Mind Map Gallery American Kenpo
This is a mind map about American Kenpo. Let's see!Edited at 2021-01-13 05:57:23
American Kenpo Karate (/ˈkɛnpoʊ/), also known as American Kenpo and Kenpo Karate, is an updated system of martial arts based on modern-day street fighting that applies logic and practicality. It is characterized by the use of quick and powerful strikes delivered from all of the body's natural weapons, powered by rapid stance transitions, called "shifting." Beginners are introduced to basic attack responses, which comprise a larger system taught through scripted scenarios, which allow instructors a platform to share concepts and principles Ed Parker emphasized in his teachings.
The purpose of training in this manner is to increase physical coordination and continuity with linear and circular motion. Each movement, when correctly executed, leads into the next, keeping an adversary's "dimensional zone" in check, while limiting their ability to retaliate. Should the adversary not react as anticipated, the skilled Kenpo practitioner, it is argued, is able to seamlessly transition into an alternative and appropriate action, drawn spontaneously from the trained subconscious.
Founded and codified by Ed Parker, American Kenpo is primarily a self-defense combat system. Parker made significant modifications to the original art of Kenpo which he learned throughout his life, by introducing or changing principles, theories, and concepts of motion, as well as terminology. At the time of his passing in December 1990, Parker had created Short Form 1, Long Form 1, Short Form 2, Long Form 2, Short Form 3, Long Form 3, Long Form 4, Long Form 5 (Surprise Attacks), Long Form 6 (Bare Hands vs. Weapons), Long Form 7 (Twin Clubs), and Long Form 8 (Twin Knives). Parker also created 154 named (ideal phase) technique sequences with 96 extensions, taught in three phases (Ideal, What-if and Formulation Phases). Parker believed in tailoring Kenpo to the individual and would also encourage his students to explore the unknown areas of martial arts.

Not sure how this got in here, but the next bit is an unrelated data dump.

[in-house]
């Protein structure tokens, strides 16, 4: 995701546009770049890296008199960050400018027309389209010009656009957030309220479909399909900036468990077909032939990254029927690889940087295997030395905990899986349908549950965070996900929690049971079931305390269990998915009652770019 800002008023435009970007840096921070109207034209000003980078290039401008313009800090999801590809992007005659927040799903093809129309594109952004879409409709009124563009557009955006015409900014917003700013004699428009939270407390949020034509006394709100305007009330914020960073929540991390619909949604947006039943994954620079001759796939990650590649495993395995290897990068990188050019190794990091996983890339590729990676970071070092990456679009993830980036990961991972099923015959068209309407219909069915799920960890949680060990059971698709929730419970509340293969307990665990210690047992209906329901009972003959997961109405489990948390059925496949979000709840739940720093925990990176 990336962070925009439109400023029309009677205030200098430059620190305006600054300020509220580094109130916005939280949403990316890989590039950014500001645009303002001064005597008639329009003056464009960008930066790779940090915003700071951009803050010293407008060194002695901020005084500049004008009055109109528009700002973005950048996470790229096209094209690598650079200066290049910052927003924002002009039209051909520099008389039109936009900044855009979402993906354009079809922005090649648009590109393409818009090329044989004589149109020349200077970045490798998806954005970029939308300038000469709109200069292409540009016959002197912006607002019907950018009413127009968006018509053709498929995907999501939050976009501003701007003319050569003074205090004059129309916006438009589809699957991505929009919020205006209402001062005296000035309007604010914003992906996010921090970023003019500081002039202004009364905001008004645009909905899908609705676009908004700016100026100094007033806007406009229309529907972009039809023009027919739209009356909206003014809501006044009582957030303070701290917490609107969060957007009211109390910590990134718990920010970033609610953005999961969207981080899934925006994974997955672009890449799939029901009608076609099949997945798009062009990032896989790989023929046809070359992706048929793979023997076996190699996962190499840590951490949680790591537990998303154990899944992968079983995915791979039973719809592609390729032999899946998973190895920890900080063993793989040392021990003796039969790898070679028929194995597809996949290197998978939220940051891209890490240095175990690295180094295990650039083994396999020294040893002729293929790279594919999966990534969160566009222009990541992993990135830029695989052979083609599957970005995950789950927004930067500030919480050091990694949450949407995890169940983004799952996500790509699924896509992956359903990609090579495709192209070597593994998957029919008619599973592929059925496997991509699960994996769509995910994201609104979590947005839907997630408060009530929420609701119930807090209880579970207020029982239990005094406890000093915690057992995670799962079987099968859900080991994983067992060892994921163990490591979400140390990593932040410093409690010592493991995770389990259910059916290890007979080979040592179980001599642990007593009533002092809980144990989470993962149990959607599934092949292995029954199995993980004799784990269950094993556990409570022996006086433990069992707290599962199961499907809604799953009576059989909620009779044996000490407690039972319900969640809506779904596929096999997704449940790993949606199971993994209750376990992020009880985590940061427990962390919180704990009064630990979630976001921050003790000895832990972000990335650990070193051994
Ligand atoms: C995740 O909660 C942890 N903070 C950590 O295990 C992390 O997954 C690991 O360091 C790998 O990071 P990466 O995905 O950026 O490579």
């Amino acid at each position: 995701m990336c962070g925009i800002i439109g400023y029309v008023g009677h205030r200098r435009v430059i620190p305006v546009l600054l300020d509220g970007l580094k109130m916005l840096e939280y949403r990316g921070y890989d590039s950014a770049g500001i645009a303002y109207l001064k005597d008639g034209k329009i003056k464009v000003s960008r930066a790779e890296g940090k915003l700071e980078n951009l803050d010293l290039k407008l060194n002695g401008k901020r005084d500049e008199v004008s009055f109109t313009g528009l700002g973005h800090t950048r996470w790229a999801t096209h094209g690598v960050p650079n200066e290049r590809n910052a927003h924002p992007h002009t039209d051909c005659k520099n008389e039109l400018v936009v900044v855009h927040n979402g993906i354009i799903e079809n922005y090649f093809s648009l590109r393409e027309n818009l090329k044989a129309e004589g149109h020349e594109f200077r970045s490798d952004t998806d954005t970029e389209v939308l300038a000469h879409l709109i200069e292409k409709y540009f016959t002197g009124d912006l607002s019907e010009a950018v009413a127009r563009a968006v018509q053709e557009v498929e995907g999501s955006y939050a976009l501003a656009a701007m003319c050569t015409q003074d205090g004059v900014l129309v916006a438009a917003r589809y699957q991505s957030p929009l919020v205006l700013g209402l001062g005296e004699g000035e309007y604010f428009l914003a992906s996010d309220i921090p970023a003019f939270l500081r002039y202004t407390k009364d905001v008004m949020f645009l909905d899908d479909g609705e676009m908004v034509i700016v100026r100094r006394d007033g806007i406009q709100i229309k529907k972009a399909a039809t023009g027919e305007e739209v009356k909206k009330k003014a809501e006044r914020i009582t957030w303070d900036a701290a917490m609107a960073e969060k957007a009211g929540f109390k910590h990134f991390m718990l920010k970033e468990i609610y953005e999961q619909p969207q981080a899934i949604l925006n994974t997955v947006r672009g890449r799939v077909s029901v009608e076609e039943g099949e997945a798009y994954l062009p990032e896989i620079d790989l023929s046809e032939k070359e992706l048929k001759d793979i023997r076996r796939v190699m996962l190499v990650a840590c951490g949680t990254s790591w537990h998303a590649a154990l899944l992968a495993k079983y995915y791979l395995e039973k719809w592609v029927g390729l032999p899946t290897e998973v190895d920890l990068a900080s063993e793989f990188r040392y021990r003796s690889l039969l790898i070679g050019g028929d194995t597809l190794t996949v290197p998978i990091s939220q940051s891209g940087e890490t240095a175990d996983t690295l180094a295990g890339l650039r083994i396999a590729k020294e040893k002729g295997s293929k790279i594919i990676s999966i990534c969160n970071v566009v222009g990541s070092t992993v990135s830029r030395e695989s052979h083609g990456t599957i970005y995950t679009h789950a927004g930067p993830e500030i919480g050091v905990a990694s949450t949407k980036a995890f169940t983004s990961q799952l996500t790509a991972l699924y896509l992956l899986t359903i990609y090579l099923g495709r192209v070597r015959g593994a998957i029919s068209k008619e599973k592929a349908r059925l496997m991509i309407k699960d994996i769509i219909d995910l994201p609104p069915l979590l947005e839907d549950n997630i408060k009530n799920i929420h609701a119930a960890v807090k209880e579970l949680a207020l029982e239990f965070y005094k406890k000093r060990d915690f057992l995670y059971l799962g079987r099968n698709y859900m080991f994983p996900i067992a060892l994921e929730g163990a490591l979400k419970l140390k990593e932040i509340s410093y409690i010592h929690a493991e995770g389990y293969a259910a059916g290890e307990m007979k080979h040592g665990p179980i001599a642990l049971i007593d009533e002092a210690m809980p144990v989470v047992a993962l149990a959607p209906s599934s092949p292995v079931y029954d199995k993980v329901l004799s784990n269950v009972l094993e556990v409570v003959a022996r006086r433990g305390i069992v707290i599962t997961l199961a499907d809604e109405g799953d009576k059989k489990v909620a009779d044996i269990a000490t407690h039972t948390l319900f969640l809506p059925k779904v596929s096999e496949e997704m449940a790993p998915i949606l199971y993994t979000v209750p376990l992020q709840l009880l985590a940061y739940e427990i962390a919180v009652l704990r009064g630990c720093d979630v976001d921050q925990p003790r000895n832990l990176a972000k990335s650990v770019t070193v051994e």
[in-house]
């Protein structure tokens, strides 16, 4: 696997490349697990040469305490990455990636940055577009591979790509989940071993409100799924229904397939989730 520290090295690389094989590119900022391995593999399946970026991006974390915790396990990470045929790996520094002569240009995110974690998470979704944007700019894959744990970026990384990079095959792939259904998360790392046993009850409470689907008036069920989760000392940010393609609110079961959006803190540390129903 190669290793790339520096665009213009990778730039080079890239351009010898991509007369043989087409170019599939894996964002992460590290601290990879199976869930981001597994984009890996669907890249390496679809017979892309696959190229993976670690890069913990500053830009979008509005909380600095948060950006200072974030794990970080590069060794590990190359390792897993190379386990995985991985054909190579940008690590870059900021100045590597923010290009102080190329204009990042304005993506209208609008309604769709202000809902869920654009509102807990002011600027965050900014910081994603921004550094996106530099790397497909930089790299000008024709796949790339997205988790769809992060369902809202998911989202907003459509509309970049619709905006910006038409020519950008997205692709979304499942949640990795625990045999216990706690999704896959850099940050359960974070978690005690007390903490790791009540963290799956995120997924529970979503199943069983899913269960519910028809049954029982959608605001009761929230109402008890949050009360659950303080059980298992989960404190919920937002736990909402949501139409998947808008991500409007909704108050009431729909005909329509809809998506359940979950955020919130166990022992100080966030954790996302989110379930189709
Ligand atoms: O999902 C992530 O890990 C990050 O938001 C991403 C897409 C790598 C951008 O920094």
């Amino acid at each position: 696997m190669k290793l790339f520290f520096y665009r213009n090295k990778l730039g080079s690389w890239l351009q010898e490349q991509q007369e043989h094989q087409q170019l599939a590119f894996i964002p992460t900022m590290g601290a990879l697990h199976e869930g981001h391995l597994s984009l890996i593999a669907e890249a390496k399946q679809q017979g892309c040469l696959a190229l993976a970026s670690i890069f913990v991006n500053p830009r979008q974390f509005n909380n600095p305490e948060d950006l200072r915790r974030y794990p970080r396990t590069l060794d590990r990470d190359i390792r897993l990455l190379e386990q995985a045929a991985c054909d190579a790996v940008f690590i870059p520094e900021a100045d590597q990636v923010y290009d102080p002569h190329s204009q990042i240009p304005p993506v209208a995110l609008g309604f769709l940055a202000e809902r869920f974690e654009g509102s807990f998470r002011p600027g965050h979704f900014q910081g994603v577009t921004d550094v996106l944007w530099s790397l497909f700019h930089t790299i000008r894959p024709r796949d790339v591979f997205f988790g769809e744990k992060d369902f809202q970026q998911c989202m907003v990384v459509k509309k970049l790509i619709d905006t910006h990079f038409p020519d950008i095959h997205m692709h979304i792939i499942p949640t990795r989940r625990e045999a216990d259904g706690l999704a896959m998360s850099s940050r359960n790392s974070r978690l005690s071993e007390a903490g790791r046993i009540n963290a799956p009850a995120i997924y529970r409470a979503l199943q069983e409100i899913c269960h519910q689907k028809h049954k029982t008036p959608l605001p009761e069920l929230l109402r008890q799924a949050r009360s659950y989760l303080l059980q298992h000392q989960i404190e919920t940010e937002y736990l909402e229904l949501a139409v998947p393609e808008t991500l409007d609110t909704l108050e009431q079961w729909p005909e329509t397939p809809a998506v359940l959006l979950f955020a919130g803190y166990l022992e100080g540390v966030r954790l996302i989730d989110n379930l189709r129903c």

Parker left behind a large following of instructors who honored his teachings by implementing many different versions of American Kenpo. As Senior Grandmaster, Parker did not name a successor to his art, but instead entrusted his senior students to continue his teachings in their own way.
American Kenpo emphasizes lightning fast techniques to destroy an attacker in seconds. Kicks are less common, and usually directed at the lower body because high kicks are slower to execute and potentially compromise the practitioner's balance, higher kicks are taught to more advanced and capable practitioners. American Kenpo contains a wide array of kicks, punches, open-hand, elbow and knee strikes, finger strikes, some throwing and joint locking techniques, as well as club and knife training. The mountain of motion and principles are available, but after learning the basics students specialize in whatever areas fit their needs and desires. A soldier may emphasize knife techniques, a police officer may emphasize locks and stick techniques, a civilian interested in competition may emphasize the less lethal options, while some specialize in the more lethal aspects of the system.
Physically, American Kenpo develops environmental awareness, structural stability, balance, coordination, flow, speed, power and timing in that order as the student progresses through a step by step curriculum. Memorization of the system is not necessary to gain functional skill and is primarily for students who wish to become instructors. All American Kenpo students are taught not only how to execute each basic movement in the system, but also when and why to execute each basic movement. Senior Grand Master Ed Parker placed emphasis on concepts and principles over sequences of motion. He did not want his students to mimic him but rather to tailor his American Kenpo system to their own circumstances and needs. Thus American Kenpo is not a traditional art but a combat science that is designed to evolve as the practitioners' understanding improves. This also placed the burden of effectiveness on the individual practitioner. It was up to them to make their American Kenpo applications effective by correctly applying the concepts and principles to the instructor's ideal phase techniques.